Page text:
At the 2012/2013 convocation ceremony held at the Multi-Purpose Hall of the university, Ibukunoluwa Samuel Aina, 25, was listed among the 89 graduating students that finished in First Class Division. He had a Cumulative Grade Point Average of 4.71.

According to the Vice Chancellor, Prof. Rahamon Bello. That session 1,293 of the graduating students finished in Second Class Division, while 2,261 obtained Second Class Upper Division. Also, 752 had third class Honours, while 513 graduated with pass degrees.
For the first time in the history of the school, two female students beat their male counterparts to top two spots on the graduation’s list

Ibok Favour Asuquo, who studied accounting and Gabtony Flora Nkeiru from Psychology, led an overall total of 91 graduating students who finished in the First Class Division. Miss Asuquo finished with a cumulative grade point average (CGPA) of 4.89 and Miss Gabtony with 4.88 points.

In last week’s graduation ceremony, 125 graduating students finished with first class degrees. Top on the list was 21-year old Akinpelumi Korede of the Department of Chemical Engineering, with Cumulative Grade Point Average (CGPA) of 4.96 as the best graduating student of the university.

Commenting on the gradual rise of first class degree holders in the country, Vice Chancellor, Joseph Ayo Babalola University (JABU) Osun State, Prof Sola Fajana said, there was nothing unusual about the increase in the number of first class graduates in Nigerian universities.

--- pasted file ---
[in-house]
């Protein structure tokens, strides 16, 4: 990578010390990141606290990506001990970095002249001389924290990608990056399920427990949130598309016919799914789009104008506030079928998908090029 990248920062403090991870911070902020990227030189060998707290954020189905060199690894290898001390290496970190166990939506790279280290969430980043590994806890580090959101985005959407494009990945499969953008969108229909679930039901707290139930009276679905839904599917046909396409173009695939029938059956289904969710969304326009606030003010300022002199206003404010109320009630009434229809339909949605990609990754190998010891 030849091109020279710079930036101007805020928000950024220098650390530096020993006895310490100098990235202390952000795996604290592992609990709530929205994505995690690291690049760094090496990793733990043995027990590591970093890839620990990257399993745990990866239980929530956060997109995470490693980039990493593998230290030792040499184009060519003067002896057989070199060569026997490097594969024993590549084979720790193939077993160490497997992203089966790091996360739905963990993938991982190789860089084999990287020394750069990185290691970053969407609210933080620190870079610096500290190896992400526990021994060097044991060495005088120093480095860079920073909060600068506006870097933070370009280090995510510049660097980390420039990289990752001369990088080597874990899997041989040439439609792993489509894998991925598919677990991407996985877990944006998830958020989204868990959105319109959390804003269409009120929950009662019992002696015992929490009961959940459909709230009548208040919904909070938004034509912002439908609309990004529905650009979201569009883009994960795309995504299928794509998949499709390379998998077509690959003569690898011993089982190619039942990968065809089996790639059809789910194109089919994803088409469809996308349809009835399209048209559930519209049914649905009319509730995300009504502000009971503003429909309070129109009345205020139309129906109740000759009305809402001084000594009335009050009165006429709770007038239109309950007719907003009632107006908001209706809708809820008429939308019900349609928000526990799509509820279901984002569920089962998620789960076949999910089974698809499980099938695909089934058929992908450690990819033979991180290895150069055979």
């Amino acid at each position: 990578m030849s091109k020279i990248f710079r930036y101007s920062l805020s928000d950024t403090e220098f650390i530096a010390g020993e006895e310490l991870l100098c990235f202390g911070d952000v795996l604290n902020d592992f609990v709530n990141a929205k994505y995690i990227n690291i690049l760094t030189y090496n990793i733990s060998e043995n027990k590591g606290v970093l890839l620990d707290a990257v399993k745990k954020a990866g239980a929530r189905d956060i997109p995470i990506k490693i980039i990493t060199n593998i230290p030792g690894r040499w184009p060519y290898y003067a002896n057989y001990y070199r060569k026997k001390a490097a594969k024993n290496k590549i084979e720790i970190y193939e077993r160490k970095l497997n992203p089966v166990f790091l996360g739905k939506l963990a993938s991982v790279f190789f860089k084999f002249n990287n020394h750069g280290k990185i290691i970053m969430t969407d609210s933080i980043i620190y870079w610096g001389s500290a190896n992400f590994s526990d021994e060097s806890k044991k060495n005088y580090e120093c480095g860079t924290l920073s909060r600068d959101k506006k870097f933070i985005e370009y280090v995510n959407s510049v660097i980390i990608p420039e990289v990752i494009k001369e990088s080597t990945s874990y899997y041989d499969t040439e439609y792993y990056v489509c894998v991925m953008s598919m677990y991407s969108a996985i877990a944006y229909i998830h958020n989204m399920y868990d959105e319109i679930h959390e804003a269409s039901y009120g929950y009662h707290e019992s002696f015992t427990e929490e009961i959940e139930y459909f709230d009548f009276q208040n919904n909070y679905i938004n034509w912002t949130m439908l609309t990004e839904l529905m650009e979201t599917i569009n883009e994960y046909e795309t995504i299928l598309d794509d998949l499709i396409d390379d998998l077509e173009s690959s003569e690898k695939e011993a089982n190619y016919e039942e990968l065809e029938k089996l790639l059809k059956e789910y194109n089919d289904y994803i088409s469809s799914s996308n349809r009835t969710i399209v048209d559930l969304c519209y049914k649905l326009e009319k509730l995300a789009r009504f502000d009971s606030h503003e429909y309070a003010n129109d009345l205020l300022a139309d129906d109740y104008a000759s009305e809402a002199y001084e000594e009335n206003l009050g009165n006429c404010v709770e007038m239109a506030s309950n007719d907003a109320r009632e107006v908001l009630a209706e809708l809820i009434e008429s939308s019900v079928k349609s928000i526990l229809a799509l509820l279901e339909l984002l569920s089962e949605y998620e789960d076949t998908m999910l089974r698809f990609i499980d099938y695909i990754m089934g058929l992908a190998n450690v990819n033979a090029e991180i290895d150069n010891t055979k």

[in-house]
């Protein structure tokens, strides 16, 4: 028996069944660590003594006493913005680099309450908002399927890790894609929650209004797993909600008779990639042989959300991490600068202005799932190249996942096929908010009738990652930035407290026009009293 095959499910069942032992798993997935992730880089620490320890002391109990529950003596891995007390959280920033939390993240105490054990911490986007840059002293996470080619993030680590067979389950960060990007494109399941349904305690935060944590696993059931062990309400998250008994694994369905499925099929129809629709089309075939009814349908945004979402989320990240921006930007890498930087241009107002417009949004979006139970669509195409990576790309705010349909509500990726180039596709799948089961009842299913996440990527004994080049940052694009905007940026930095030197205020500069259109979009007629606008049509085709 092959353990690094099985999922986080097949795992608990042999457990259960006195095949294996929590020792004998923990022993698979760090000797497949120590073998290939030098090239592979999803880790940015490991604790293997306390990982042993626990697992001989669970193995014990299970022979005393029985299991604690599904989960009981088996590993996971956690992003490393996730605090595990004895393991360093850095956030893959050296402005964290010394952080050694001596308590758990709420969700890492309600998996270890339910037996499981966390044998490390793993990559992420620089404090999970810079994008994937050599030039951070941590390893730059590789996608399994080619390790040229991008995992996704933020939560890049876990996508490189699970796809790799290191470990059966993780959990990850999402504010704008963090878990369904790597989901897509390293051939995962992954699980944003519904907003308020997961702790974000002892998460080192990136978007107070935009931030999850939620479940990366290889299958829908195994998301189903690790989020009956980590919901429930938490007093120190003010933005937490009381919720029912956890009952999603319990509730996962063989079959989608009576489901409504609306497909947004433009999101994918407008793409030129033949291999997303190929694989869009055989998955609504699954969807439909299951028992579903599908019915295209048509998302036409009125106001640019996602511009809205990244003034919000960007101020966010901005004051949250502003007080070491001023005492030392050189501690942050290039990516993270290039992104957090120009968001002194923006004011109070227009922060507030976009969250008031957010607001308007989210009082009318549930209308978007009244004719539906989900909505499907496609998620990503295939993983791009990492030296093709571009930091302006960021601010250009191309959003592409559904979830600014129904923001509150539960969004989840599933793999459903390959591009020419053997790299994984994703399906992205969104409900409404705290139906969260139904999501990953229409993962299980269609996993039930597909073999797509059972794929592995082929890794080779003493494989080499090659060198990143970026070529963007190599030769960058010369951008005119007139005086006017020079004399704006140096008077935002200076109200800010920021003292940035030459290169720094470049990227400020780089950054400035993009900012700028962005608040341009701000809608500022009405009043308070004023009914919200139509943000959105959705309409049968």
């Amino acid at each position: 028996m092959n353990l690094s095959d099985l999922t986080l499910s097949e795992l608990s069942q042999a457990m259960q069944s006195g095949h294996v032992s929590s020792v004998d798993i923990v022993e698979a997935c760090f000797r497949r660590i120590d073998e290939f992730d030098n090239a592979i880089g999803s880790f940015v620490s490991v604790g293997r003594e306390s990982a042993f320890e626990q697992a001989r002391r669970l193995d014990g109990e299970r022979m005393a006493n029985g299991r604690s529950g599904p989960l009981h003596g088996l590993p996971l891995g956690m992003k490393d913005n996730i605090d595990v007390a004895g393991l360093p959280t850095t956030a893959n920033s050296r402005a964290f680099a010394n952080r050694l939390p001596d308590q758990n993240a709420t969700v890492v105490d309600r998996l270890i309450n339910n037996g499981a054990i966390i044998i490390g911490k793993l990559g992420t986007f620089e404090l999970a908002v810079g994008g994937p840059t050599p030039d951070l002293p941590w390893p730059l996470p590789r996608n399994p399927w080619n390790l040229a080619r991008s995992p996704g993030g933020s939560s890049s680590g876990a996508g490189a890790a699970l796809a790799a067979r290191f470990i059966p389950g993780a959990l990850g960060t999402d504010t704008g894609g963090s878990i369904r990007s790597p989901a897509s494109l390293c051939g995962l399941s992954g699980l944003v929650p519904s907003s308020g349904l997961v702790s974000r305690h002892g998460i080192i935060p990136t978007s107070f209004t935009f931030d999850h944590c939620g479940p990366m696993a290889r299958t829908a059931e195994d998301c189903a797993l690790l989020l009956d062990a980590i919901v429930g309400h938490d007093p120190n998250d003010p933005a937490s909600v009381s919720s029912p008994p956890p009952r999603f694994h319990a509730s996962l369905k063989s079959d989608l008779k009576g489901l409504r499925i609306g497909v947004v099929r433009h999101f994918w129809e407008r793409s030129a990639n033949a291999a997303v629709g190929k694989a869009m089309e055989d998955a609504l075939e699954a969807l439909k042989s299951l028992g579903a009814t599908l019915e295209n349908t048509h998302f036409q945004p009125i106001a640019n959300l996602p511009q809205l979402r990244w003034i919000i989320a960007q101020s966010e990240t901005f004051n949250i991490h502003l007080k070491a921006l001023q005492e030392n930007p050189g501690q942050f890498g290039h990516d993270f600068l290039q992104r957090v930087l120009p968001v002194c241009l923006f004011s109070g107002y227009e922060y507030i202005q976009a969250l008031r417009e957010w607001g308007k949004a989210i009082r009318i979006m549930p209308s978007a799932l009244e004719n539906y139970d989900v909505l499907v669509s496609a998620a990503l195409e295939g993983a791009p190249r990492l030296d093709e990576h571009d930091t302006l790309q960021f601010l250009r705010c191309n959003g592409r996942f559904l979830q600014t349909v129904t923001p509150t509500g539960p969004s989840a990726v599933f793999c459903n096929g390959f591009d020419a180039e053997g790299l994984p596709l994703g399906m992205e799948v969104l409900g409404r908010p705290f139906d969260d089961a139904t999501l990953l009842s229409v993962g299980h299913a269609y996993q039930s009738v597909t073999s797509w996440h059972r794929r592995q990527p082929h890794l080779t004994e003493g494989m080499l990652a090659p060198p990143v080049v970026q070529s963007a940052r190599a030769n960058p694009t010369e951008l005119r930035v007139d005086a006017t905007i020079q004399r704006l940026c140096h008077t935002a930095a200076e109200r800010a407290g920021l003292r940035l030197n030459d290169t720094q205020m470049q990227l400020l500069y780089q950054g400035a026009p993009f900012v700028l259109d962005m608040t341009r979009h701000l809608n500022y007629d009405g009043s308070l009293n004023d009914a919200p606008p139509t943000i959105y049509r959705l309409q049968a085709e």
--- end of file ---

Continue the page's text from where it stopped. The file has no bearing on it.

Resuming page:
”The Nigerian University System (NUS) is regulated by the National Universities Commission (NUC) through instruments such as Benchmark Minimum Academic Standards (BMAS). The resource verification and accreditation processes are very intricate and supervised with a deep sense of responsibility and integrity. The external examination system ensures that standards are kept very high nationally and internationally. If a first class graduate is pronounced in the NUS, you can be assured that the graduate is indeed a first class material.

“If the number has increased in recent times, it is reflective of increases and advances in knowledge, which is contemporarily facilitated by information and communication technology. Other than the existence of some students who use technology for catching fun, there are is an increasing number of serious-minded students who deploy information communication technology to achieve excellent results.

“Furthermore, the total number of graduates produced has been increasing over time, especially since the 1980s. Consequently, the proportional increase in the number of first class students probably reflects the increase in the number of graduates produced, compared with the figures of the 1960s up to the 1970s.”